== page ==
brysselkex

Brysselkex is a weird little biscuit. Well, the biscuit in itself isn’t weird – but the name is. Bryssel is Brussels in Swedish, and kex means cracker or biscuit (but it’s more often savoury than sweet). Nowhere online seems to have an explanation for why they’re called ‘Brussels biscuits’, other than Swedish Wikipedia which merely states that, like Brussels sprout, they’re named after Brussels. Hm.

These biscuits were always something of a favourite of mine when I was little. I remember during the summers when we were on Öland (an island off the southern east coast of Sweden) that we used to go to this little bakery where they sold all the traditional biscuits and bakes. When we had to choose only one biscuit, I often picked the Brysselkex.

It’s quite simple to make, but rather difficult to get completely round as it should be. I haven’t quite mastered the art of keeping them round when they are rolled and put in the fridge to cool, mine always get a square edge where they’ve been laying on the baking tray. But then on the other hand, that means that people know I haven’t bought them in the shop!

I think my butter got a bit too warm while making these (hence they’re not round at all).My dough was very difficult to roll in the sugar, and I think that would have been easier if I’d left them in the fridge for a little while before trying it.


Ingredients

450 ml flour

100 ml sugar

2 tsp vanilla sugar (or 1 tsp vanilla essence)

200g butter

Sugar

Food colouring (traditionally pink)


The process for these starts out identical to the hallongrottor – since it’s the same base dough.

Mix flour, sugar and vanilla sugar in a bowl.

Cut the (cold) butter into smaller pieces and add to the flour mix (if you’re using vanilla essence, add it here rather than to the flour mix). Work together into a dough.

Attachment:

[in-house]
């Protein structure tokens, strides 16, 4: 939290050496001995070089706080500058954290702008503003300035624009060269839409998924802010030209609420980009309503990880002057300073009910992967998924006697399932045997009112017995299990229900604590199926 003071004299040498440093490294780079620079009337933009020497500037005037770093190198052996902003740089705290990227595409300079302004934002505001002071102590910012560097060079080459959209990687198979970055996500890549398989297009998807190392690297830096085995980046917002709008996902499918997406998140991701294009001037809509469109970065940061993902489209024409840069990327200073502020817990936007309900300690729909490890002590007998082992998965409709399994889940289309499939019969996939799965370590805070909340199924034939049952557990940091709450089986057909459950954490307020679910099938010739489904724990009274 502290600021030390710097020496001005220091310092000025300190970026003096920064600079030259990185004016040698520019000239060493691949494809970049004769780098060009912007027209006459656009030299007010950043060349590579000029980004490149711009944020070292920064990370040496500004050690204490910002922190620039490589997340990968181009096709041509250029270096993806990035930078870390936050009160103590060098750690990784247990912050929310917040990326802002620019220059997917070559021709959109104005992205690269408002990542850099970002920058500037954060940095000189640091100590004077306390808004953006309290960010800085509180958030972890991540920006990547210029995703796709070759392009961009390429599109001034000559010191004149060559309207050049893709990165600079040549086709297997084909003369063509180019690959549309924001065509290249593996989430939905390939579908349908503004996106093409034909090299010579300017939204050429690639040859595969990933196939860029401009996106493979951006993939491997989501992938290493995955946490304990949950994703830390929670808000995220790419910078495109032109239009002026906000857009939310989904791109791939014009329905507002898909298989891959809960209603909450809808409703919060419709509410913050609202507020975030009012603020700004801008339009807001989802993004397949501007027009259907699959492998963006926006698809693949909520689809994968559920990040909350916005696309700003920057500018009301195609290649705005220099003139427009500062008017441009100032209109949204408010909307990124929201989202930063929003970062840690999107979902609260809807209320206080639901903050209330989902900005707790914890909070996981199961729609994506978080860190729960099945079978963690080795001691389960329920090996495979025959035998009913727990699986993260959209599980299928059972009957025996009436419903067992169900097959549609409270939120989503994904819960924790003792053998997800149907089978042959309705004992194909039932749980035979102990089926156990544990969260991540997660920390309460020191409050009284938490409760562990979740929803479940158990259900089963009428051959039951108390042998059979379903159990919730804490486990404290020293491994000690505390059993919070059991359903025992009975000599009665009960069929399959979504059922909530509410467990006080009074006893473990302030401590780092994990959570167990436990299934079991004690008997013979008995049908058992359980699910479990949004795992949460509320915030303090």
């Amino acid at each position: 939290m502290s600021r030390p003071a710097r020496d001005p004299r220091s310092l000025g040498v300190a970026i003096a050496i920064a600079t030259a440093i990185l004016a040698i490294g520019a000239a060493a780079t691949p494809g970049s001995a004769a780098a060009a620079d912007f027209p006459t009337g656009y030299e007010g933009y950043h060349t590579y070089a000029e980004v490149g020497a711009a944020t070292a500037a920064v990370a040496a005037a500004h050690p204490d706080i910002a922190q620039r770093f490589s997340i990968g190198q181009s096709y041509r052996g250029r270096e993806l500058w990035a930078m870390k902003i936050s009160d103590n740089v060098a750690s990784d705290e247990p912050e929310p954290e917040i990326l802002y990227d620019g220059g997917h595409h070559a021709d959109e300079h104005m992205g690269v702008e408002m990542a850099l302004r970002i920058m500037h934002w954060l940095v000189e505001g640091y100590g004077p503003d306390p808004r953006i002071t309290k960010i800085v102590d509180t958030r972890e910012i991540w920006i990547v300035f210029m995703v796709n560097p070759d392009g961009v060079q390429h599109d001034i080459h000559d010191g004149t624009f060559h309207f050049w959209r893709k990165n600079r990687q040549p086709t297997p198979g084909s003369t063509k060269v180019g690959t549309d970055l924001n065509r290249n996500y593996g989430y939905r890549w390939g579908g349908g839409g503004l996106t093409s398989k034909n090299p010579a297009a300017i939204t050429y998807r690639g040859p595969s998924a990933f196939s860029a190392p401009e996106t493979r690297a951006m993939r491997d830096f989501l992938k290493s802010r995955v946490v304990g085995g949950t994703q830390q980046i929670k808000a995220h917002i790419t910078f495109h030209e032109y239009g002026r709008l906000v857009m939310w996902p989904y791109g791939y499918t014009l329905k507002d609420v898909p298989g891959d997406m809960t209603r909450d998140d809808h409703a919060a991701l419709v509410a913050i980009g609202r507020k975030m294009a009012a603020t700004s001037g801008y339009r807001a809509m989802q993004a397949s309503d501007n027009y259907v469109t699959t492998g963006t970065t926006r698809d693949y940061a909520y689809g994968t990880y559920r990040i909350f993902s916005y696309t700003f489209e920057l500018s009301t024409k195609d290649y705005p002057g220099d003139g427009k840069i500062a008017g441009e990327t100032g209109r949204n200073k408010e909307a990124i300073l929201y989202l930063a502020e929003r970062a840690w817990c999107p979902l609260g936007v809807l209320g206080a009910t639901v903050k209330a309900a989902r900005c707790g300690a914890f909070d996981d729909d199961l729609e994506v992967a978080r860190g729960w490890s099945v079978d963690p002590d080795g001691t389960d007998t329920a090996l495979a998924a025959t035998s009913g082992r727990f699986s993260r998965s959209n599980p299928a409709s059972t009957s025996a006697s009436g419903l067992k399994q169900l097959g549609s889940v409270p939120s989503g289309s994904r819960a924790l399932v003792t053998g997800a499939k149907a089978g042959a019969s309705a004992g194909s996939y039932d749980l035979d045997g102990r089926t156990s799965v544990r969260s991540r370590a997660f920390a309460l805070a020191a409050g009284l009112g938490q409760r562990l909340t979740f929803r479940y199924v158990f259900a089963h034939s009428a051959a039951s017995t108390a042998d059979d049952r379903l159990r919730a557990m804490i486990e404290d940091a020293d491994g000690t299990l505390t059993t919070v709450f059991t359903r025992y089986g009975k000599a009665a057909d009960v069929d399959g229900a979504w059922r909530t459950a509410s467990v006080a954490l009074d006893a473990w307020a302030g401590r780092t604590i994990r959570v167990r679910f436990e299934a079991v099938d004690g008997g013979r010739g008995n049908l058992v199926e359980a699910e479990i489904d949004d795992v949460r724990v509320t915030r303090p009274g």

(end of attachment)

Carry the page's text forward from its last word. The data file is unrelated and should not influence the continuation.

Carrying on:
Cut the dough in half and roll into two rolls – about 4-5 cm in diameter. If your dough is feeling quite soft – place the rolls in the fridge for 5-10 minutes to cool.

To dye the sugar, put it in a plastic bag and add the food colouring. I had gel colour because I believed that would probably work best – but I’m sure you can use the other kind too. ‘Squeeze’ the sugar until the colour has evenly dyed the sugar. (One recipe said to add a few drops of water here, which I don’t know if it would make the sugar stick to the dough better or not.)

 Roll your rolls (lol) in the sugar and leave in the fridge for at least 30 minutes to completely cool.

Cut the rolls into 0.5-1 cm thick slices and bake at 175 degrees Celsius for about 10 minutes. The biscuits are not supposed to colour from the heat.


I definitely want to try and make these again, because I really like them and though it felt like a bit of a failure they tasted really nice (and didn’t actually look that bad for a first attempt). I think if I can get the temperature of my butter down a bit before rolling the dough in the sugar it will work better.

Oh, and if anyone knows why they’re called Brysselkex, please let me know! I’ve never seen them anywhere other than Sweden, so I don’t know if it’s just a Swedish thing.

/t

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